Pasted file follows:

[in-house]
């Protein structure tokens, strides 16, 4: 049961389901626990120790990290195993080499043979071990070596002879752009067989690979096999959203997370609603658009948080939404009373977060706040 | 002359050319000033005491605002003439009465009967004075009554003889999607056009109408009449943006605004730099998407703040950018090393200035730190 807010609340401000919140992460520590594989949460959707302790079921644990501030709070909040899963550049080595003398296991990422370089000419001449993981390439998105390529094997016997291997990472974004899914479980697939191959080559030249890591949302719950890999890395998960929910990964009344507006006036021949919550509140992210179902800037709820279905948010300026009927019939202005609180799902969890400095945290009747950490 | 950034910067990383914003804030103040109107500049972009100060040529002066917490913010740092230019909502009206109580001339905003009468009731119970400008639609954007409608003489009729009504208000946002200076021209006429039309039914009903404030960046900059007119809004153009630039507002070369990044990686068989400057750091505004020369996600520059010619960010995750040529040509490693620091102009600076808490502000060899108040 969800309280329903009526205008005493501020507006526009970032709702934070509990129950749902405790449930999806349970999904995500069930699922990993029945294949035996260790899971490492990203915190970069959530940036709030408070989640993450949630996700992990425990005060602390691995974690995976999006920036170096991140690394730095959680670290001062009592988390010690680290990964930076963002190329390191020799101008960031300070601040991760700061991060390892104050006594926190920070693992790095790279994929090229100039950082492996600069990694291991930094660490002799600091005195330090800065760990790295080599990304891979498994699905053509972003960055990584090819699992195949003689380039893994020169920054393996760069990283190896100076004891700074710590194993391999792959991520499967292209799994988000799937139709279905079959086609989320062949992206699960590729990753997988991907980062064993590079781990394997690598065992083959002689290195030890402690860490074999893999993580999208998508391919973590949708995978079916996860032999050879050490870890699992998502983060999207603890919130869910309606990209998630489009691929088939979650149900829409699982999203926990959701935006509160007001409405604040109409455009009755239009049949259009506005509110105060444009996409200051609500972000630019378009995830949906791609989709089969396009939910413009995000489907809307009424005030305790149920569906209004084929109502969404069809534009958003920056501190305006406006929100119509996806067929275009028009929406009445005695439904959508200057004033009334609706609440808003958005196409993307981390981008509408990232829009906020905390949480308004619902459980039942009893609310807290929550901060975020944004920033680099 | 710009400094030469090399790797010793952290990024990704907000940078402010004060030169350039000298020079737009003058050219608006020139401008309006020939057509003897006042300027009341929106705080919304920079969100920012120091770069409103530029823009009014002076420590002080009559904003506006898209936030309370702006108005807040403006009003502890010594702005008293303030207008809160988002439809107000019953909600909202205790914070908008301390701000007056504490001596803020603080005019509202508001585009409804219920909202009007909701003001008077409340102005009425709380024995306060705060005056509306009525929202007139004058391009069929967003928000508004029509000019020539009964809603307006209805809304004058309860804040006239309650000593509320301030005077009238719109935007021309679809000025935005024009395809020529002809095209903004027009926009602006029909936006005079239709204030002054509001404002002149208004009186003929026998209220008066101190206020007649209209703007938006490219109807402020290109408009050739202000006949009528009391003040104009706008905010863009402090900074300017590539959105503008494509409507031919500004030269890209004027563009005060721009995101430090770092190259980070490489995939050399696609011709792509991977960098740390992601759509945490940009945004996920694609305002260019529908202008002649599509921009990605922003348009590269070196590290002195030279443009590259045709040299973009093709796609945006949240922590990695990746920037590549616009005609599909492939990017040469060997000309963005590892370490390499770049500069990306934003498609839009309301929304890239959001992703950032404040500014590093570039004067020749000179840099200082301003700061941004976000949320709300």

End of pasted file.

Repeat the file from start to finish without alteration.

[in-house]
């Protein structure tokens, strides 16, 4: 049961389901626990120790990290195993080499043979071990070596002879752009067989690979096999959203997370609603658009948080939404009373977060706040 | 002359050319000033005491605002003439009465009967004075009554003889999607056009109408009449943006605004730099998407703040950018090393200035730190 807010609340401000919140992460520590594989949460959707302790079921644990501030709070909040899963550049080595003398296991990422370089000419001449993981390439998105390529094997016997291997990472974004899914479980697939191959080559030249890591949302719950890999890395998960929910990964009344507006006036021949919550509140992210179902800037709820279905948010300026009927019939202005609180799902969890400095945290009747950490 | 950034910067990383914003804030103040109107500049972009100060040529002066917490913010740092230019909502009206109580001339905003009468009731119970400008639609954007409608003489009729009504208000946002200076021209006429039309039914009903404030960046900059007119809004153009630039507002070369990044990686068989400057750091505004020369996600520059010619960010995750040529040509490693620091102009600076808490502000060899108040 969800309280329903009526205008005493501020507006526009970032709702934070509990129950749902405790449930999806349970999904995500069930699922990993029945294949035996260790899971490492990203915190970069959530940036709030408070989640993450949630996700992990425990005060602390691995974690995976999006920036170096991140690394730095959680670290001062009592988390010690680290990964930076963002190329390191020799101008960031300070601040991760700061991060390892104050006594926190920070693992790095790279994929090229100039950082492996600069990694291991930094660490002799600091005195330090800065760990790295080599990304891979498994699905053509972003960055990584090819699992195949003689380039893994020169920054393996760069990283190896100076004891700074710590194993391999792959991520499967292209799994988000799937139709279905079959086609989320062949992206699960590729990753997988991907980062064993590079781990394997690598065992083959002689290195030890402690860490074999893999993580999208998508391919973590949708995978079916996860032999050879050490870890699992998502983060999207603890919130869910309606990209998630489009691929088939979650149900829409699982999203926990959701935006509160007001409405604040109409455009009755239009049949259009506005509110105060444009996409200051609500972000630019378009995830949906791609989709089969396009939910413009995000489907809307009424005030305790149920569906209004084929109502969404069809534009958003920056501190305006406006929100119509996806067929275009028009929406009445005695439904959508200057004033009334609706609440808003958005196409993307981390981008509408990232829009906020905390949480308004619902459980039942009893609310807290929550901060975020944004920033680099 | 710009400094030469090399790797010793952290990024990704907000940078402010004060030169350039000298020079737009003058050219608006020139401008309006020939057509003897006042300027009341929106705080919304920079969100920012120091770069409103530029823009009014002076420590002080009559904003506006898209936030309370702006108005807040403006009003502890010594702005008293303030207008809160988002439809107000019953909600909202205790914070908008301390701000007056504490001596803020603080005019509202508001585009409804219920909202009007909701003001008077409340102005009425709380024995306060705060005056509306009525929202007139004058391009069929967003928000508004029509000019020539009964809603307006209805809304004058309860804040006239309650000593509320301030005077009238719109935007021309679809000025935005024009395809020529002809095209903004027009926009602006029909936006005079239709204030002054509001404002002149208004009186003929026998209220008066101190206020007649209209703007938006490219109807402020290109408009050739202000006949009528009391003040104009706008905010863009402090900074300017590539959105503008494509409507031919500004030269890209004027563009005060721009995101430090770092190259980070490489995939050399696609011709792509991977960098740390992601759509945490940009945004996920694609305002260019529908202008002649599509921009990605922003348009590269070196590290002195030279443009590259045709040299973009093709796609945006949240922590990695990746920037590549616009005609599909492939990017040469060997000309963005590892370490390499770049500069990306934003498609839009309301929304890239959001992703950032404040500014590093570039004067020749000179840099200082301003700061941004976000949320709300």